Islamist Terror Rocks Egypt
Egypt has just experienced one of its deadliest terror attacks. On Sunday evening, a car loaded with explosives blew up outside a cancer hospital in the center of Egypt’s capital, Cairo.
The car, which belonged to a faction of the Muslim Brotherhood, turned onto a one-way street and collided with an oncoming car shortly before midnight. The explosion and subsequent fire killed 20 people and injured 47 others. Reports immediately after the incident described bodies lying motionless on the ground, with people, cars and buildings engulfed in flames. The hospital and several surrounding buildings were significantly damaged.
A statement released by Egypt’s Interior Ministry on August 5 said that the explosives in the car were apparently intended for a different target, but were detonated early by the collision. The ministry said that early investigations “showed that the ‘Hasm’ movement that belongs to the terrorist Muslim Brotherhood is behind the rigging of the vehicle as a prelude to carrying out a terrorist attack by one of its members.”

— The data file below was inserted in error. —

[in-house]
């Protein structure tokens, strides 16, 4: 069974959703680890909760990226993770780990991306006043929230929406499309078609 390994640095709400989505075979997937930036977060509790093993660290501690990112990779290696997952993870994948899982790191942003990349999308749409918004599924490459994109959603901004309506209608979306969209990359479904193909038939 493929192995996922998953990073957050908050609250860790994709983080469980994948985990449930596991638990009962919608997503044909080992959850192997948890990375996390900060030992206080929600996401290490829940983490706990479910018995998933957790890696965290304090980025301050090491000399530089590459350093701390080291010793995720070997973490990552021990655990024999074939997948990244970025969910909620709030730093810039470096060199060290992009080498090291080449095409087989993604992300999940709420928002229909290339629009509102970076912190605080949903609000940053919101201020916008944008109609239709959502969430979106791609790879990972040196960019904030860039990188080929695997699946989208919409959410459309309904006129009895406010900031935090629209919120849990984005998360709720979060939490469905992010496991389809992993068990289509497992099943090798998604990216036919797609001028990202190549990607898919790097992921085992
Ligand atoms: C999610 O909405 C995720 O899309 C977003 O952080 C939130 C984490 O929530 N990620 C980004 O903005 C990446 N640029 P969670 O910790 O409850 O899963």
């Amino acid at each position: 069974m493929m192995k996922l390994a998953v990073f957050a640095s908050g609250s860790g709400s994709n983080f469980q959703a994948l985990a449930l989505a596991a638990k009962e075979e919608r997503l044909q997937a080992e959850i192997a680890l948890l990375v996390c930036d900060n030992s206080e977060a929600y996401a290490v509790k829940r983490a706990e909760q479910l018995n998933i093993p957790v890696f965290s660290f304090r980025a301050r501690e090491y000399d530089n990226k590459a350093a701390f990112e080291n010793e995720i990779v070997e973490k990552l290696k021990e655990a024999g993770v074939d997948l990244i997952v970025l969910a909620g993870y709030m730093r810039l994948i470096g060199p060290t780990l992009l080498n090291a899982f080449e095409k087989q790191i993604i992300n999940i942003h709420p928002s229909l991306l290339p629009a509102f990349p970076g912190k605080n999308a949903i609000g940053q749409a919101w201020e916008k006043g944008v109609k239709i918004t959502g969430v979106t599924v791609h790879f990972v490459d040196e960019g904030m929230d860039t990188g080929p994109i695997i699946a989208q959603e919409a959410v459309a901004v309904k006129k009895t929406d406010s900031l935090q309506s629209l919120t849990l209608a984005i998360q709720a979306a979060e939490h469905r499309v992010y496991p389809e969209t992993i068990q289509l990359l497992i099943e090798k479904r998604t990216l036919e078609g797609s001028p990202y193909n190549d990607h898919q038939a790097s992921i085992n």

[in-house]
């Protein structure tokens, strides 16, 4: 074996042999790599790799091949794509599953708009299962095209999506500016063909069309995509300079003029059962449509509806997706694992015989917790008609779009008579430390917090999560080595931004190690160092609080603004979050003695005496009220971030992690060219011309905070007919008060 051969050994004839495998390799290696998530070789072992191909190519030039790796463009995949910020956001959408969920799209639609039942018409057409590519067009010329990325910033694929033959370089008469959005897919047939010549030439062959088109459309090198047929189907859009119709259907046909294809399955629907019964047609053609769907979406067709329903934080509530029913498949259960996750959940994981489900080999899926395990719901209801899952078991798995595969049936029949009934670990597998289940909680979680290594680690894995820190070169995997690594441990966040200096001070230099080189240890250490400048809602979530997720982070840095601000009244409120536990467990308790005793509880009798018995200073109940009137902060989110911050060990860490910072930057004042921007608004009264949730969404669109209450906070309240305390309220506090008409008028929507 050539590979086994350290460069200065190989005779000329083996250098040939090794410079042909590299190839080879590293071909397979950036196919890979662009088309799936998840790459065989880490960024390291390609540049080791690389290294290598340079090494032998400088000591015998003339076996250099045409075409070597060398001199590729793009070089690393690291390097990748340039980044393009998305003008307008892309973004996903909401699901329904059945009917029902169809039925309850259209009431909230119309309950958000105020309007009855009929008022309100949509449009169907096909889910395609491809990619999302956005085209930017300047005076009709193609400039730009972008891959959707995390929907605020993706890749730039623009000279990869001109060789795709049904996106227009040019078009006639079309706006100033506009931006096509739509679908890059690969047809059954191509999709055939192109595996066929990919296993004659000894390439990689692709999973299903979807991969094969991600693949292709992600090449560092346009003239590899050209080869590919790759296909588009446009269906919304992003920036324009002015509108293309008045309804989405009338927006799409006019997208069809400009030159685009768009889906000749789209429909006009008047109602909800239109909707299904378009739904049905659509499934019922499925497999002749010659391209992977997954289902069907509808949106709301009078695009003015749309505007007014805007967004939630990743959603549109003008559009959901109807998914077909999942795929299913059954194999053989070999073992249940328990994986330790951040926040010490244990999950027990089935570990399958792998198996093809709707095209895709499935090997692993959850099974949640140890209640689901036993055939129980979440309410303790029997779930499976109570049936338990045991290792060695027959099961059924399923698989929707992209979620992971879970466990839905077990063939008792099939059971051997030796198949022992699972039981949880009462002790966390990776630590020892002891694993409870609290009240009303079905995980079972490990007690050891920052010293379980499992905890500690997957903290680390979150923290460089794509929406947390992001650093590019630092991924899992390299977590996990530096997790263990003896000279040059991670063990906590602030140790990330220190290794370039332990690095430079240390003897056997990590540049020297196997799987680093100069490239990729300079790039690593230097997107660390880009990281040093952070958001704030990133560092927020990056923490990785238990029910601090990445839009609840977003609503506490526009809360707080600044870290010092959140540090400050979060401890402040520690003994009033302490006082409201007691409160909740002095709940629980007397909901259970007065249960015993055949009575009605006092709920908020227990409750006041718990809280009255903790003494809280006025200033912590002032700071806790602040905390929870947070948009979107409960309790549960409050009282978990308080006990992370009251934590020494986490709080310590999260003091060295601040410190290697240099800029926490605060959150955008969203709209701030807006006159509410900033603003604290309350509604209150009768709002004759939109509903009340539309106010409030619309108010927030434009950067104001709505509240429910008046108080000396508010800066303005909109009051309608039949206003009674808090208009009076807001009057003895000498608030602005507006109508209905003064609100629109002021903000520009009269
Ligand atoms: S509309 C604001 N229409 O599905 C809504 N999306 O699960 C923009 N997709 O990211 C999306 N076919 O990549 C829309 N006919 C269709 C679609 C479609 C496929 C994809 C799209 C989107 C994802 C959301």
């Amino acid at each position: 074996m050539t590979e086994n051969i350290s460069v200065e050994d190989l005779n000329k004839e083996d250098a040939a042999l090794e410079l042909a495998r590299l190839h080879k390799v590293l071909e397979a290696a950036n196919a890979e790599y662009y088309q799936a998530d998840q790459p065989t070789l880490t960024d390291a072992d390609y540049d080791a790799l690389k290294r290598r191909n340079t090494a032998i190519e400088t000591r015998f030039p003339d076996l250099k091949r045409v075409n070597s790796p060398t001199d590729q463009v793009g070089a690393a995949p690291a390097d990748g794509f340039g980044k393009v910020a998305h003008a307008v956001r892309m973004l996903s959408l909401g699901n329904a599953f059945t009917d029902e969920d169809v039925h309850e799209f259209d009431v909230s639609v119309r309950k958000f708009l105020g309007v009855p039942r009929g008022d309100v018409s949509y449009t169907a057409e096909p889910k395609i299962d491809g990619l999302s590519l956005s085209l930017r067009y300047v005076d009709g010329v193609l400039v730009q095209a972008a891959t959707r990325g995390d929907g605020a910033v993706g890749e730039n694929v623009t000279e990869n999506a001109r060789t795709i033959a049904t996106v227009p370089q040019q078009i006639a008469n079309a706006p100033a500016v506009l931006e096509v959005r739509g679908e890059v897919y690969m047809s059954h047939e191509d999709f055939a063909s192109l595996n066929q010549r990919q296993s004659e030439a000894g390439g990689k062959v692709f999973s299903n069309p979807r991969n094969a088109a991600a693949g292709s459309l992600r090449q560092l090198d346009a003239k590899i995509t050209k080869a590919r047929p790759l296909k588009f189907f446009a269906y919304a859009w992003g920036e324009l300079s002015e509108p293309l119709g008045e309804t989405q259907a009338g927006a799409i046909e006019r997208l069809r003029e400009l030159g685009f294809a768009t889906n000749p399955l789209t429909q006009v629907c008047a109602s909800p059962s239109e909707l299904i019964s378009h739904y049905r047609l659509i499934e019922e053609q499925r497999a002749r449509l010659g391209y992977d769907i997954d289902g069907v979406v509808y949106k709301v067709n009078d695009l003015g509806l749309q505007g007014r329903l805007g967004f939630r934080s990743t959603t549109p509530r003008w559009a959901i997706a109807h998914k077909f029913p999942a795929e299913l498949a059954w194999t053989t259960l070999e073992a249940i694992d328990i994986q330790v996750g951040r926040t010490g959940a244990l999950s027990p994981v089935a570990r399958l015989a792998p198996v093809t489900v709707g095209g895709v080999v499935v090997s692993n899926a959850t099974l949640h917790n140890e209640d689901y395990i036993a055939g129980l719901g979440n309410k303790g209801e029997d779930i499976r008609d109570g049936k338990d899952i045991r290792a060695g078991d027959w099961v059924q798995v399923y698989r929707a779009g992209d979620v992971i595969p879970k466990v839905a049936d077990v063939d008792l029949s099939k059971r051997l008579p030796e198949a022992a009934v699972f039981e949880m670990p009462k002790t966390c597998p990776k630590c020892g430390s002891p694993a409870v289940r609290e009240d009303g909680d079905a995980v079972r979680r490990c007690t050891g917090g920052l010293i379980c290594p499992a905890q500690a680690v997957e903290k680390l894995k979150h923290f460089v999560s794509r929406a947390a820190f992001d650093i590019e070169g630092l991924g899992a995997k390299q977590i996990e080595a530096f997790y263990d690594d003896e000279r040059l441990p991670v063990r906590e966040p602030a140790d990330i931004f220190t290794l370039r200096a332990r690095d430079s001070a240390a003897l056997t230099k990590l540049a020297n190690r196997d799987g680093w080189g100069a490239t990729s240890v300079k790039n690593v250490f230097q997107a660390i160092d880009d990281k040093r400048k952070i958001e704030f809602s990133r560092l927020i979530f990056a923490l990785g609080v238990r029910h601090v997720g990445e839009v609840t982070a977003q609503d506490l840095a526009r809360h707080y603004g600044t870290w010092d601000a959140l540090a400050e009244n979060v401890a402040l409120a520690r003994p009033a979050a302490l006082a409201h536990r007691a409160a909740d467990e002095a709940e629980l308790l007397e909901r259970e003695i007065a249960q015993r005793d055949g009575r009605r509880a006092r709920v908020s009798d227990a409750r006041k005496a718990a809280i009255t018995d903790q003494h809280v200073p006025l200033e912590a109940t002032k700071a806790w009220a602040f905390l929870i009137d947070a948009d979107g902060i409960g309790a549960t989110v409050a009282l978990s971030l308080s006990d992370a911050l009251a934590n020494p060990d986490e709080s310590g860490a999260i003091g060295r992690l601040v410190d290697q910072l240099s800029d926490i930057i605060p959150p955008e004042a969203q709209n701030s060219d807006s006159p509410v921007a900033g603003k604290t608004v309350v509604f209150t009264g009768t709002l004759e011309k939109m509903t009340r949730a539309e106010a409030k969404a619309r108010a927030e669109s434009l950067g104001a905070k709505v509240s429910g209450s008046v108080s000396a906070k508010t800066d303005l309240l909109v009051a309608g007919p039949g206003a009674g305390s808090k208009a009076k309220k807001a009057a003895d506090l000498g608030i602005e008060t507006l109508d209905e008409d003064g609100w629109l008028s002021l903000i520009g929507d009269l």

Since his election in 2014, President Abdel Fattah al-Sisi has led a crackdown on the Muslim Brotherhood. His predecessor, Mohamed Morsi, was a member of the Brotherhood but was overthrown in 2013 in a military coup led by Sisi.
Hasm is believed to be behind several terrorist attacks that have occurred since its rise after Morsi’s removal. These attacks are fueling the fire of unrest spreading throughout the region and gradually encroaching on Egypt. These events are leading to radical change in Egypt, as revealed by Bible prophecy.
A prophecy in Daniel 11:40-42 shows that in this end time Egypt will ally with Iran, in a power known as “the king of the south.” (Please read our free booklet The King of the South to prove Iran’s future role.) Trumpet editor in chief Gerald Flurry wrote in 2003, “This prophecy indicates that there would be a radical change in Egyptian politics!” And Mr. Flurry has indicated that the Muslim Brotherhood could be part of this Islamic shift.
When the Muslim Brotherhood came to power in 2012 with Mohamed Morsi, it began to fulfill this prophetic alignment. Although it only held power for one year, it worked to restore diplomatic relations with Iran and establish Egypt as an Islamist state.
The Muslim Brotherhood is heavily supported by Iran and still receives support from many Egyptians, particularly for its Islamic ideologies.
A 2013 Pew poll found that 74 percent of Muslims in Egypt favor Sharia becoming official law. The Muslim Brotherhood places great importance on the centrality of Islam to public and private life. Its slogan is: “Islam is the solution.” While Islamic support is high, the people are also desperate for the basic needs provided by the Brotherhood.
In his book Prisoners of Geography, Tim Marshall writes: